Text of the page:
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Good Idea or Bad Idea?

Posted by jmckenzie79 Oklahoma zone 7 (My Page) on
Thu, Apr 3, 14 at 16:25

Hi all,
Newcomer here, and after years of fighting with bad soil in the flower bed in front of our house I've come up with and idea I'm not sure about. Every year we try to plant different flowers in the bed in front of our house only to end up with everything dead, except the weeds and the silver lace vines. We've had tremendous success with potted plants in the same areas of the garden so long as they're in potting soil. So the idea we've had is to dig up the entire bed, which is about 165 sq feet. I want to dig down about 5-6 inches, put about a 1" layer of sand and fill the rest up with gravel. Keeping the potted plants either above ground, or possibly concealed in the gravel to provide the illusion of plants in the ground.

So the questions are:
Is this a good idea or bad idea?

Is there any risks of removing 6 inches of dirt from against the house?

What's the best way to quickly excavate the area, I don't want this project to take up more than a day or two?

Are there any other suggestions in changing out a conventional flower bed for a rock garden flower bed?

Follow-Up Postings:

RE: Good Idea or Bad Idea?

Well you hit on a key item. The plants in the pot with potting soil do better than being directly in your current soil.

So you just need to amend the soil. Generally, that will be just adding compost to your yard soil, but you can do more different things also, such as measuring your soil PH conditions, etc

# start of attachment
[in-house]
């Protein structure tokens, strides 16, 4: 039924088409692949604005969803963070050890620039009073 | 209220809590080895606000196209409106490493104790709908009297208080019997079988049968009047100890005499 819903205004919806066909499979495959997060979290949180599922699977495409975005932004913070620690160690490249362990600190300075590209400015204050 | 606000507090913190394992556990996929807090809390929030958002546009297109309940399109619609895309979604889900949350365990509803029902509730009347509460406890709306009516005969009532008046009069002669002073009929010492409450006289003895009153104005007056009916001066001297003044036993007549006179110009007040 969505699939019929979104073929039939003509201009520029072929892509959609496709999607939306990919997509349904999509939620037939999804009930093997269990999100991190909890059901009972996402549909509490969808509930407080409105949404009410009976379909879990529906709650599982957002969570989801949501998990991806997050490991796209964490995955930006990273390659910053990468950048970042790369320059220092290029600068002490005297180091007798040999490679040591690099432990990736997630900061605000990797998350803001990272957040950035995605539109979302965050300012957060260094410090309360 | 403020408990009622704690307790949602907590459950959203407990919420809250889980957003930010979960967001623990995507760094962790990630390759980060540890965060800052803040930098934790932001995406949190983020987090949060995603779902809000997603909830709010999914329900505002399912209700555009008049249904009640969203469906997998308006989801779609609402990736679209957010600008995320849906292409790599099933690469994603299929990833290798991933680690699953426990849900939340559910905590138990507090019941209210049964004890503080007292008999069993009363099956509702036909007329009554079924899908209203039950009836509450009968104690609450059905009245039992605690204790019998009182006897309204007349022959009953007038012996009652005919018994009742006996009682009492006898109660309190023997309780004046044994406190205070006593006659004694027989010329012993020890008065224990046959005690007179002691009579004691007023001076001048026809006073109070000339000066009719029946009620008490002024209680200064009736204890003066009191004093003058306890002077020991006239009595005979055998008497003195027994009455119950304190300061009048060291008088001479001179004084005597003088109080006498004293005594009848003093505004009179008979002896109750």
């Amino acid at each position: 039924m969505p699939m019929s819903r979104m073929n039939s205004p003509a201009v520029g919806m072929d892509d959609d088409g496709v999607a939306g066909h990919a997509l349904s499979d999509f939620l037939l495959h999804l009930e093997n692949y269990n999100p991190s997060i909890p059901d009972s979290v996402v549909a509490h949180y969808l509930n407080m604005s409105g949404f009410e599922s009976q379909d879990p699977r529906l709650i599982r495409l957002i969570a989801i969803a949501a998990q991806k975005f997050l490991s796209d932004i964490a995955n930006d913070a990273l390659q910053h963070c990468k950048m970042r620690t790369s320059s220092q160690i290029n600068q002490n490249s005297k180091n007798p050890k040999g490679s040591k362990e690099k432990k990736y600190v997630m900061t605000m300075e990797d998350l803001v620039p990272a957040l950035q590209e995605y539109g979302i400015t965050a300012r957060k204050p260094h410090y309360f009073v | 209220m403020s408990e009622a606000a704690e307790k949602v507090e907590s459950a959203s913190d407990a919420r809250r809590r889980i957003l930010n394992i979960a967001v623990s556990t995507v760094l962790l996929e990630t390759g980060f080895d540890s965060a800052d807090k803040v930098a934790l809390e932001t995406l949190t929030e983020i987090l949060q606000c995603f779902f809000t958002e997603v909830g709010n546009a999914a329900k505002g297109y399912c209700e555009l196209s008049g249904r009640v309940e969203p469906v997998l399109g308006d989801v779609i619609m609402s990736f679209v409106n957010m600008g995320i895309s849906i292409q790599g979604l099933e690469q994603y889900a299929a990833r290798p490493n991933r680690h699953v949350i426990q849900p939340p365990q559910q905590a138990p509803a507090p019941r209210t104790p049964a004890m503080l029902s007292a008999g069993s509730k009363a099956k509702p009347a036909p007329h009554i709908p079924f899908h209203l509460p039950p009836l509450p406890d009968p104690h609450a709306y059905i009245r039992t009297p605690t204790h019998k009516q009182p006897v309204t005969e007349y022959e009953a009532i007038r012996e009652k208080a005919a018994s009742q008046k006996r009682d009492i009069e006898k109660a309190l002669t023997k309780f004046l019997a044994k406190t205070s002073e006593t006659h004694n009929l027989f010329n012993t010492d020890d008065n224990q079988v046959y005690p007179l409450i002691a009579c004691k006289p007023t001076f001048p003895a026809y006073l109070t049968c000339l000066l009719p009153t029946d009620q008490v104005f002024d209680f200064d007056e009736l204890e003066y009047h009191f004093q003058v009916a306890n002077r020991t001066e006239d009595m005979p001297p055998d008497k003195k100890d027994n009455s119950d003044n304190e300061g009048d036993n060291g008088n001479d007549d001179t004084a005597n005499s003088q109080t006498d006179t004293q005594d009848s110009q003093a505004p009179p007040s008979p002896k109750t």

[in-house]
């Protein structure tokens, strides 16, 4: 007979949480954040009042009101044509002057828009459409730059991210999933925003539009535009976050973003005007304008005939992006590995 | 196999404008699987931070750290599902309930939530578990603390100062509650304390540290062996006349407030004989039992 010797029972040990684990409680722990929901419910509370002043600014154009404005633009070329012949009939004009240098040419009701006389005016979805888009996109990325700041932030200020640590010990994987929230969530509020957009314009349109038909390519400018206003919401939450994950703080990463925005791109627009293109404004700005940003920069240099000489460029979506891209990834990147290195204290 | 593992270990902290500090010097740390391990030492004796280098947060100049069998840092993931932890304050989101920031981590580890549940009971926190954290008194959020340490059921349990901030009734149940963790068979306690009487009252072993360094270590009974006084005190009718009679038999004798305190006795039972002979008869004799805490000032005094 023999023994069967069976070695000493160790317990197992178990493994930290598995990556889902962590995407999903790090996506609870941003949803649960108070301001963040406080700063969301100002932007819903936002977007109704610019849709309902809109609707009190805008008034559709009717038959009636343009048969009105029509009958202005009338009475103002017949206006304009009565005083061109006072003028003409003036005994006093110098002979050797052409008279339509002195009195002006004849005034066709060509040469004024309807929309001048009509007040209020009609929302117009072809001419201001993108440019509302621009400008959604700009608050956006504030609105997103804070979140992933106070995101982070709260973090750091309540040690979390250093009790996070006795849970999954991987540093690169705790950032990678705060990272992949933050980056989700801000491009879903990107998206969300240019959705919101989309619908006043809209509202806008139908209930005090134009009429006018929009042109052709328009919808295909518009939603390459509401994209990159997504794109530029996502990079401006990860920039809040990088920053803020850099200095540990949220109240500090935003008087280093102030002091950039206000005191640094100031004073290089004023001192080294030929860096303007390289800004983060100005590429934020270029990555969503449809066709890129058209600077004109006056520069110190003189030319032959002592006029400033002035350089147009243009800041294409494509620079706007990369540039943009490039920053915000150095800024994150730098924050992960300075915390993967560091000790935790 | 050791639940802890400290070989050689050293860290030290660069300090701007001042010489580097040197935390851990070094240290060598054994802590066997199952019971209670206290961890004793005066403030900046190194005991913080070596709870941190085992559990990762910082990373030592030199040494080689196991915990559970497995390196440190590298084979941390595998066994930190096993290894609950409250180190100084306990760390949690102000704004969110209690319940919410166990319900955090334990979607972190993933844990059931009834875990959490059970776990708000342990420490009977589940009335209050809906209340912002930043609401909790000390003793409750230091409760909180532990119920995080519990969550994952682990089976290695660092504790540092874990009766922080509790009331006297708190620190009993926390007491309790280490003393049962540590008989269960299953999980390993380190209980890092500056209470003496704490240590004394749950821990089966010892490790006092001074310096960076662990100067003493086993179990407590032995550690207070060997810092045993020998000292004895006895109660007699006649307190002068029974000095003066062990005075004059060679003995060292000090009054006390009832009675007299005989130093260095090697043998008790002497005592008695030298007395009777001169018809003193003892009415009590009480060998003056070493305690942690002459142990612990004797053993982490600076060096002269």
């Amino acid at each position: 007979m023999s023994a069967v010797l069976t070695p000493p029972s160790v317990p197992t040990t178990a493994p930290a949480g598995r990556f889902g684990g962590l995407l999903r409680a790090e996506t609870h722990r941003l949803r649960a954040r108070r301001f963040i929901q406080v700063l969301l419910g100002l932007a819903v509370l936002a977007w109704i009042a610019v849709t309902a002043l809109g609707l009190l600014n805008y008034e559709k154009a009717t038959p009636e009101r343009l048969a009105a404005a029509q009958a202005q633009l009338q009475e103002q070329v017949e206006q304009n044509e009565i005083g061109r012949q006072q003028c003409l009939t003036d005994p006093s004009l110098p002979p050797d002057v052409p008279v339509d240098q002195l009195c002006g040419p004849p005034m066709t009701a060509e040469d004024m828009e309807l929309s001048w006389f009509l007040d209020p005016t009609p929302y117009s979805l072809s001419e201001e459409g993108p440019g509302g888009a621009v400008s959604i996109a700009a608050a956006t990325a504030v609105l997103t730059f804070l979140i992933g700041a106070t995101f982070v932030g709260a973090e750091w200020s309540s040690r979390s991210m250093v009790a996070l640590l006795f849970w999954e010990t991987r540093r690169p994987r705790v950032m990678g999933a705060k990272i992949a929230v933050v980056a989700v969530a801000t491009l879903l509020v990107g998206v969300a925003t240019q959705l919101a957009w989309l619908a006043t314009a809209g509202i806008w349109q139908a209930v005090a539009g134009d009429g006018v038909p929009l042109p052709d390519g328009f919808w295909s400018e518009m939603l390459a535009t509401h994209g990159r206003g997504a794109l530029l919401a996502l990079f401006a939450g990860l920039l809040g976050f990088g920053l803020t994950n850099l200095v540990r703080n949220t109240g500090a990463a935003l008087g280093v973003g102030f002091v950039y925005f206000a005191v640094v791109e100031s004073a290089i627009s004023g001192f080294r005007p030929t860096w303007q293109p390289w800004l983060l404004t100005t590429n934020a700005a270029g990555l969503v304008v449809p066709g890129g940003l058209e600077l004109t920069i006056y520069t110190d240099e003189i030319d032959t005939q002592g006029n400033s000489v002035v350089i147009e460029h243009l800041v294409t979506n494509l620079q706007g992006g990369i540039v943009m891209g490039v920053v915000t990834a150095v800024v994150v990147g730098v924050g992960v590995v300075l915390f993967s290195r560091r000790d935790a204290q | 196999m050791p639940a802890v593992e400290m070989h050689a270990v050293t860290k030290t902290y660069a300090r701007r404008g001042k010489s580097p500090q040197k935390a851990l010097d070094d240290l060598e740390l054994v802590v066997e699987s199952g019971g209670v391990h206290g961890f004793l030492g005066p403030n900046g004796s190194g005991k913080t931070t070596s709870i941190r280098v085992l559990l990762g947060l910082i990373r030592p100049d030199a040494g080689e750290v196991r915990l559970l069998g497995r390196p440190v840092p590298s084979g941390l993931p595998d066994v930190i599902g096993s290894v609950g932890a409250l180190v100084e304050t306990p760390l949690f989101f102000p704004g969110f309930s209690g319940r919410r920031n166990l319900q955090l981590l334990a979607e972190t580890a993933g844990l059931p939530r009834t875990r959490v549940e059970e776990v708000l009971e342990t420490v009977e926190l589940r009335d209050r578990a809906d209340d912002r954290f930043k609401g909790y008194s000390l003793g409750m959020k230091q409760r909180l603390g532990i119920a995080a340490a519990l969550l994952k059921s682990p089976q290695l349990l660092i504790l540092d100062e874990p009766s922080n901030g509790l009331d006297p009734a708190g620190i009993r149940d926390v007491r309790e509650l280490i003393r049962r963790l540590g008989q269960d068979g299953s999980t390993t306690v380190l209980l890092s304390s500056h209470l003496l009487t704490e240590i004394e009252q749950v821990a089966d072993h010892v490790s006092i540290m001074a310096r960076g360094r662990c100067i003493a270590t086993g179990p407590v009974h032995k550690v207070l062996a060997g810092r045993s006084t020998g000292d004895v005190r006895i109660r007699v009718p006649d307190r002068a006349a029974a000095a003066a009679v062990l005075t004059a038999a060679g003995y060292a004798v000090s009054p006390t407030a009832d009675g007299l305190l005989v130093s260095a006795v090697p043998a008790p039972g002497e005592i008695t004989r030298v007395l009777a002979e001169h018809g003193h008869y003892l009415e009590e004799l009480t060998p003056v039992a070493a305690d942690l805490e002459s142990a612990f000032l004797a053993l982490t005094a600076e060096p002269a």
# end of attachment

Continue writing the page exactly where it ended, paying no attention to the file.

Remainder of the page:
For adding the compost part, it is sometimes recommended that you can just add it on top, but in your case, since you don't have other plant growth there that you want to keep and you are interested to do some digging anyway, you can till it into the top 3-4" of your soil (a little deeper also if you want to plant plants with deeper roots)

However, I'd suggest to do that this year and go with some casual plants that you don't mind if they die. If this works and your soil can sustain them, then next year, you can try other more permanent plants or perennials.

The other part is to ask if this area is really right up against your house, is it getting any bad water from gutters or lack of sunshine from the house blocking the area?

Rock gardens or xeriscaping is also becoming more popular, especially with the water restrictions that many homeowners are facing. If you're willing to redo the landscape for that, it's a viable possibility also.

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